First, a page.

Lisa Ann Richey is professor of development studies at Roskilde University. Stefano Ponte is senior researcher at the Danish Institute for International Studies. To read more, see their book Brand Aid: Shopping Well to Save the World (University of Minnesota Press, 2011). Join the conversation on Facebook or on Twitter: @BrandAid_World


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The Aid Contest of the Celebrity Exes

A high-profile charitable foundation set up to build a school for impoverished girls in Malawi, founded by the singer Madonna …has collapsed after spending $3.8 million on a project that never came to fruition…. the plans to build a $15 million school for about 400 girls in the poor southeastern African country of 15 million — which had drawn financial support from Hollywood and society circles…— have been officially abandoned. - Madonna’s Charity Fails in Bid to Finance School, New York Times, March 24, 2011

Over a year later, [Sean] Penn is still in Haiti and his initial ragtag group of medics and fixers has grown into a team of 15 international workers, 235 Haitians and hundreds of rotating medical volunteers. In addition to coordinating sanitation, lighting, water and security for the Pétionville camp, J/P HRO runs two primary care facilities, a women’s health center, a cholera isolation unit and a 24-hour emergency room. It has pioneered a rubble removal program that has become a model for other N.G.O.’s, and it has developed one of the most effective emergency response systems in the country, using state-of-the-art bio-surveillance techniques and helicopters to reach cholera-stricken communities in remote areas.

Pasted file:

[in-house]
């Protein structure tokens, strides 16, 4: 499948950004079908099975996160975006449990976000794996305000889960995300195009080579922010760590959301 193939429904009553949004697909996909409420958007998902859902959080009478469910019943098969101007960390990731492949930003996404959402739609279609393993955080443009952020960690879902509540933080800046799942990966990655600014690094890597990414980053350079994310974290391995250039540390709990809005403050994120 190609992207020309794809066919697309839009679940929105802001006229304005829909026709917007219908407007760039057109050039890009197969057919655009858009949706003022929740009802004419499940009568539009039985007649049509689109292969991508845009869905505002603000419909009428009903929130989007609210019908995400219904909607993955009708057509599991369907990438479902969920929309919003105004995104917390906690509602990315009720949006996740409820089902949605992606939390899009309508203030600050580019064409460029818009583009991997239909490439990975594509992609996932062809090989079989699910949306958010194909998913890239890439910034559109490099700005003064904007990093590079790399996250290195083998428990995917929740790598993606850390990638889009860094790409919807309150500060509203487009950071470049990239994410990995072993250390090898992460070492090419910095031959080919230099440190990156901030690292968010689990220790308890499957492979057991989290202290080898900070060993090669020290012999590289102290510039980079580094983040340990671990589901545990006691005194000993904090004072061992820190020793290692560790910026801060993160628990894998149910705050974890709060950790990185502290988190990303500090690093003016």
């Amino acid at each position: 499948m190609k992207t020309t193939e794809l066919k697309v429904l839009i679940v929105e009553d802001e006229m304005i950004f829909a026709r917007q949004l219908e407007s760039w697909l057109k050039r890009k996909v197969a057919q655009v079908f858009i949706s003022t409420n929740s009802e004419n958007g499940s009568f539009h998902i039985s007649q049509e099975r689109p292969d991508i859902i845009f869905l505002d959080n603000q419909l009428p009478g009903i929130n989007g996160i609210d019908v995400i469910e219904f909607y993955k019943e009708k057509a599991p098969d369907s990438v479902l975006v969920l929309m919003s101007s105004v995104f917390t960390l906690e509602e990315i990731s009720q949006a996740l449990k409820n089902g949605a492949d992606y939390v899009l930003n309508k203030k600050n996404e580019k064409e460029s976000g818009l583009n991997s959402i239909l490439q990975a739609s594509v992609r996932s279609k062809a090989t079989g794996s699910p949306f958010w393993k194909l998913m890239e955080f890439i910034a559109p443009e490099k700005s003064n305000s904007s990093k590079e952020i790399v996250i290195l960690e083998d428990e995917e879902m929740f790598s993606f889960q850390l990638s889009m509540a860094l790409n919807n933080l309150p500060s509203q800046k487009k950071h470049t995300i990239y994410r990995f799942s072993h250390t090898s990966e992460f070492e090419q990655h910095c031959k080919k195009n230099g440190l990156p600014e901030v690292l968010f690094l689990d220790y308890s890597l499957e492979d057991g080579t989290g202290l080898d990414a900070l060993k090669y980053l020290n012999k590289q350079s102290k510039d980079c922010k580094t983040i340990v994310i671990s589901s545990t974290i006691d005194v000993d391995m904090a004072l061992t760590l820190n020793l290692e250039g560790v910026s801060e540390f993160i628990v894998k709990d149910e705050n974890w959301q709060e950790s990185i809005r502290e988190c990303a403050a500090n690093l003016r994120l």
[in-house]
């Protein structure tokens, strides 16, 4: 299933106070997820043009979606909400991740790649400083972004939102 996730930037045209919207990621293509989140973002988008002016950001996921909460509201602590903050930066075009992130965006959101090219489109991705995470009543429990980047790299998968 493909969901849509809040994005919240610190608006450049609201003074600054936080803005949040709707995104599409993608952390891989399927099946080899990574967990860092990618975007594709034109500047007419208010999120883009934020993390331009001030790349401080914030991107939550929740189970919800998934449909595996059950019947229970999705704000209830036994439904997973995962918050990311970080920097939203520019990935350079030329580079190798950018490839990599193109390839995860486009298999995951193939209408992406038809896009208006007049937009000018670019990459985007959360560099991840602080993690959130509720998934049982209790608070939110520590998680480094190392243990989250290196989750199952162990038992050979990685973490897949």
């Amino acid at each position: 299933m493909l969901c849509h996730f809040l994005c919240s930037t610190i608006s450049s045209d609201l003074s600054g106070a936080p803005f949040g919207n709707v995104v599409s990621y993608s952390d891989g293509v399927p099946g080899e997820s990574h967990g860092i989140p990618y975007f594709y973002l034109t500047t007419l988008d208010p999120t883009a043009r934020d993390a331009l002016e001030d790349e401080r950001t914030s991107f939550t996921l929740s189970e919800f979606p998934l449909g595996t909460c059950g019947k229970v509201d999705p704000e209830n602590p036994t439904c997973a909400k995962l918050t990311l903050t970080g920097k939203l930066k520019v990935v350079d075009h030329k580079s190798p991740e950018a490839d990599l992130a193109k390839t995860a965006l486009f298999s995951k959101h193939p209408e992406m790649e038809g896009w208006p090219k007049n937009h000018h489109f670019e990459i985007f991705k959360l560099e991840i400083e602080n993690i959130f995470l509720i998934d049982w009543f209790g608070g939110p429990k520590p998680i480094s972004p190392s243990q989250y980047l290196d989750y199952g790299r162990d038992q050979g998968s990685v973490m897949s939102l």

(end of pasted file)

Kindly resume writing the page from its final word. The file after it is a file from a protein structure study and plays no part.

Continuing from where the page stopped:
The Accidental Activist, New York Times Style Magazine, March 25, 2011

Why is Sean Penn doing so much better than his ex-wife? Can comparing their stories provide any lessons for aspiring celebrity humanitarians?

Round 1: The initial premise. Spending $15 million on a school for 400 girls in a country where the government education budget is only 10 times that is just a bad idea. And Madonna was slow to heed the advice of the philanthropy consulting group she hired, which, according to the Times

told her that building an expensive school in Malawi was an ineffective form of philanthropy, and suggested instead using resources to finance education programs though existing and proven nongovernmental organizations.

Sean Penn also arrived clueless, speaking neither French nor Creole nor NGOese. However, according to the NYT (Vanity Fair and CNN profiles tell a similar story), Penn at least came without preconceived notions of what to do.

Winner: Sean Penn, by a hair

Round 2: Level of  cluelessness about operations of own charity. While Madonna visited Malawi for some photo ops, she wasn’t involved in the day-to-day operation of the project. From the Times: “She and her aides offered no explanation of why, given her high interest in the project, she had not noticed the problems as they began unfolding.” In contrast, Sean Penn appears totally hands-on, living in Haiti and learning by doing:

“For the first six months, I …was basically pretending I knew what the hell I was doing — yelling a lot and getting things done with blackmail. Now I’ve got a lot of really experienced, great people around me, and they can do the same things, cutting through stuff just as fast, but in slightly more, uh, legitimate ways.”